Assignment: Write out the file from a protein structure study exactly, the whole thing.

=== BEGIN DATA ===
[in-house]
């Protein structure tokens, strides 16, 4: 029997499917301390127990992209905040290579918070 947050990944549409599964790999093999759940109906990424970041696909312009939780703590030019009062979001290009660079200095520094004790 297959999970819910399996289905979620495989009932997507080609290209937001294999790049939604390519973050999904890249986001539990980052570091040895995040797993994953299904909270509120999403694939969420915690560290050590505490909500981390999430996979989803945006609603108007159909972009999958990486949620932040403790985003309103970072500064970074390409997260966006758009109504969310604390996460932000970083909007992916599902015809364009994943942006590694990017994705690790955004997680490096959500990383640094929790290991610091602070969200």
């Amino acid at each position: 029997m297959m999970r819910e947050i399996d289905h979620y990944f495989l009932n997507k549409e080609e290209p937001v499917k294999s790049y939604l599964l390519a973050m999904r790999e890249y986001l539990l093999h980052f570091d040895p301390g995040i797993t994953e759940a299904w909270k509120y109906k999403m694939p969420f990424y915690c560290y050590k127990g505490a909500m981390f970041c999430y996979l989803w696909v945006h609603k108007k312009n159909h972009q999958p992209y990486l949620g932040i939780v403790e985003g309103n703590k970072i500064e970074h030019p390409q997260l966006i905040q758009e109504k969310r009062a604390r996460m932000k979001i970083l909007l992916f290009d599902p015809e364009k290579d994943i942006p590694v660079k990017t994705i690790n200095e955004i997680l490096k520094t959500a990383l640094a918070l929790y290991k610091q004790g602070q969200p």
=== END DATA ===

[in-house]
């Protein structure tokens, strides 16, 4: 029997499917301390127990992209905040290579918070 947050990944549409599964790999093999759940109906990424970041696909312009939780703590030019009062979001290009660079200095520094004790 297959999970819910399996289905979620495989009932997507080609290209937001294999790049939604390519973050999904890249986001539990980052570091040895995040797993994953299904909270509120999403694939969420915690560290050590505490909500981390999430996979989803945006609603108007159909972009999958990486949620932040403790985003309103970072500064970074390409997260966006758009109504969310604390996460932000970083909007992916599902015809364009994943942006590694990017994705690790955004997680490096959500990383640094929790290991610091602070969200």
């Amino acid at each position: 029997m297959m999970r819910e947050i399996d289905h979620y990944f495989l009932n997507k549409e080609e290209p937001v499917k294999s790049y939604l599964l390519a973050m999904r790999e890249y986001l539990l093999h980052f570091d040895p301390g995040i797993t994953e759940a299904w909270k509120y109906k999403m694939p969420f990424y915690c560290y050590k127990g505490a909500m981390f970041c999430y996979l989803w696909v945006h609603k108007k312009n159909h972009q999958p992209y990486l949620g932040i939780v403790e985003g309103n703590k970072i500064e970074h030019p390409q997260l966006i905040q758009e109504k969310r009062a604390r996460m932000k979001i970083l909007l992916f290009d599902p015809e364009k290579d994943i942006p590694v660079k990017t994705i690790n200095e955004i997680l490096k520094t959500a990383l640094a918070l929790y290991k610091q004790g602070q969200p």